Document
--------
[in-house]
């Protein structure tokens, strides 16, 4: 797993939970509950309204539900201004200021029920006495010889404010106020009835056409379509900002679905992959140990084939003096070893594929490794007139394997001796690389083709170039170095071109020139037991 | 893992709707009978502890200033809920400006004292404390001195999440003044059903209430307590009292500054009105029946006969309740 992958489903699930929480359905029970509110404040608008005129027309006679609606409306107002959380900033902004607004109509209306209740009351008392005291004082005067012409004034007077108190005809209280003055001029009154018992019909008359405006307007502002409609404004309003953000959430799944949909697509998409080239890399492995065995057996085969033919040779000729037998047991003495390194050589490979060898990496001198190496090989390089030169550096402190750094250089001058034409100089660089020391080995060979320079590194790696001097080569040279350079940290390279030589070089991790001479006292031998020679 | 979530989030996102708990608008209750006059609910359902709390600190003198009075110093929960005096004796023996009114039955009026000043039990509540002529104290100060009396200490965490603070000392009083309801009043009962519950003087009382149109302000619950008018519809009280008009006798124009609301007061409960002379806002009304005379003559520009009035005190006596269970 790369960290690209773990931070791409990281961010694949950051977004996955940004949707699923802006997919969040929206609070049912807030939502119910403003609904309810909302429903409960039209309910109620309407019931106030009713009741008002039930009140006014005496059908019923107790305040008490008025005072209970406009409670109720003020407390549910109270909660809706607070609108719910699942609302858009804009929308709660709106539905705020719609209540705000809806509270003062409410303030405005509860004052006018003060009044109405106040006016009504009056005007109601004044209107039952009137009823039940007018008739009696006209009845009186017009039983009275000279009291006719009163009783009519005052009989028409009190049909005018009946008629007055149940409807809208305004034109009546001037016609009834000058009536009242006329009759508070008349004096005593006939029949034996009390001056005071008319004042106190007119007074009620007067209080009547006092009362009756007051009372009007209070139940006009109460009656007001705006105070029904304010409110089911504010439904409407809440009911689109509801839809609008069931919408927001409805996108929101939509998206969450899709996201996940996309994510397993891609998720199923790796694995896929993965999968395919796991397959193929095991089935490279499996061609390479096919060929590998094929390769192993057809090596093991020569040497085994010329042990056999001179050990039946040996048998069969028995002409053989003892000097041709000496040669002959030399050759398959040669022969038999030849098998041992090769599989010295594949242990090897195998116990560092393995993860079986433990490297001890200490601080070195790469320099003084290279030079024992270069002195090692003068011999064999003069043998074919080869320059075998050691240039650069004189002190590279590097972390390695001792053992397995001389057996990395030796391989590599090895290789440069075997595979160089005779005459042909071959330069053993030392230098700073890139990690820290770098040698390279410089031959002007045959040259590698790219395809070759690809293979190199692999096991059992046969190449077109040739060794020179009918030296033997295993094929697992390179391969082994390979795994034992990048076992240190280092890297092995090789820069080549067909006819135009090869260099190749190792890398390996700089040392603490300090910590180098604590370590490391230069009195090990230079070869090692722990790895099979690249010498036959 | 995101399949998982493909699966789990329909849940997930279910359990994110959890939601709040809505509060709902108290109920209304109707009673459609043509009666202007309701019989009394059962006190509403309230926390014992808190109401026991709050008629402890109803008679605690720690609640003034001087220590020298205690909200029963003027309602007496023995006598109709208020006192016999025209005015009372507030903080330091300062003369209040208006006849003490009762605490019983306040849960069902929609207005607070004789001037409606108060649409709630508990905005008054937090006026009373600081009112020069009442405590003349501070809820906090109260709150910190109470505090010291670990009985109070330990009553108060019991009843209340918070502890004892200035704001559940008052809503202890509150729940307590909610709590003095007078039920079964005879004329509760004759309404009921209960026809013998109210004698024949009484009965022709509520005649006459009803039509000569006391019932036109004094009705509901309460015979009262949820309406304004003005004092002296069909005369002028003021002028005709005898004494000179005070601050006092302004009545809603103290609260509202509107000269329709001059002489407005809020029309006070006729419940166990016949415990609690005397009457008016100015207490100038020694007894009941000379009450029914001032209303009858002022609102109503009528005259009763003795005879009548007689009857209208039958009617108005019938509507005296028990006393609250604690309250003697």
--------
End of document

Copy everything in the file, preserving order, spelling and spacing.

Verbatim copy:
[in-house]
């Protein structure tokens, strides 16, 4: 797993939970509950309204539900201004200021029920006495010889404010106020009835056409379509900002679905992959140990084939003096070893594929490794007139394997001796690389083709170039170095071109020139037991 | 893992709707009978502890200033809920400006004292404390001195999440003044059903209430307590009292500054009105029946006969309740 992958489903699930929480359905029970509110404040608008005129027309006679609606409306107002959380900033902004607004109509209306209740009351008392005291004082005067012409004034007077108190005809209280003055001029009154018992019909008359405006307007502002409609404004309003953000959430799944949909697509998409080239890399492995065995057996085969033919040779000729037998047991003495390194050589490979060898990496001198190496090989390089030169550096402190750094250089001058034409100089660089020391080995060979320079590194790696001097080569040279350079940290390279030589070089991790001479006292031998020679 | 979530989030996102708990608008209750006059609910359902709390600190003198009075110093929960005096004796023996009114039955009026000043039990509540002529104290100060009396200490965490603070000392009083309801009043009962519950003087009382149109302000619950008018519809009280008009006798124009609301007061409960002379806002009304005379003559520009009035005190006596269970 790369960290690209773990931070791409990281961010694949950051977004996955940004949707699923802006997919969040929206609070049912807030939502119910403003609904309810909302429903409960039209309910109620309407019931106030009713009741008002039930009140006014005496059908019923107790305040008490008025005072209970406009409670109720003020407390549910109270909660809706607070609108719910699942609302858009804009929308709660709106539905705020719609209540705000809806509270003062409410303030405005509860004052006018003060009044109405106040006016009504009056005007109601004044209107039952009137009823039940007018008739009696006209009845009186017009039983009275000279009291006719009163009783009519005052009989028409009190049909005018009946008629007055149940409807809208305004034109009546001037016609009834000058009536009242006329009759508070008349004096005593006939029949034996009390001056005071008319004042106190007119007074009620007067209080009547006092009362009756007051009372009007209070139940006009109460009656007001705006105070029904304010409110089911504010439904409407809440009911689109509801839809609008069931919408927001409805996108929101939509998206969450899709996201996940996309994510397993891609998720199923790796694995896929993965999968395919796991397959193929095991089935490279499996061609390479096919060929590998094929390769192993057809090596093991020569040497085994010329042990056999001179050990039946040996048998069969028995002409053989003892000097041709000496040669002959030399050759398959040669022969038999030849098998041992090769599989010295594949242990090897195998116990560092393995993860079986433990490297001890200490601080070195790469320099003084290279030079024992270069002195090692003068011999064999003069043998074919080869320059075998050691240039650069004189002190590279590097972390390695001792053992397995001389057996990395030796391989590599090895290789440069075997595979160089005779005459042909071959330069053993030392230098700073890139990690820290770098040698390279410089031959002007045959040259590698790219395809070759690809293979190199692999096991059992046969190449077109040739060794020179009918030296033997295993094929697992390179391969082994390979795994034992990048076992240190280092890297092995090789820069080549067909006819135009090869260099190749190792890398390996700089040392603490300090910590180098604590370590490391230069009195090990230079070869090692722990790895099979690249010498036959 | 995101399949998982493909699966789990329909849940997930279910359990994110959890939601709040809505509060709902108290109920209304109707009673459609043509009666202007309701019989009394059962006190509403309230926390014992808190109401026991709050008629402890109803008679605690720690609640003034001087220590020298205690909200029963003027309602007496023995006598109709208020006192016999025209005015009372507030903080330091300062003369209040208006006849003490009762605490019983306040849960069902929609207005607070004789001037409606108060649409709630508990905005008054937090006026009373600081009112020069009442405590003349501070809820906090109260709150910190109470505090010291670990009985109070330990009553108060019991009843209340918070502890004892200035704001559940008052809503202890509150729940307590909610709590003095007078039920079964005879004329509760004759309404009921209960026809013998109210004698024949009484009965022709509520005649006459009803039509000569006391019932036109004094009705509901309460015979009262949820309406304004003005004092002296069909005369002028003021002028005709005898004494000179005070601050006092302004009545809603103290609260509202509107000269329709001059002489407005809020029309006070006729419940166990016949415990609690005397009457008016100015207490100038020694007894009941000379009450029914001032209303009858002022609102109503009528005259009763003795005879009548007689009857209208039958009617108005019938509507005296028990006393609250604690309250003697």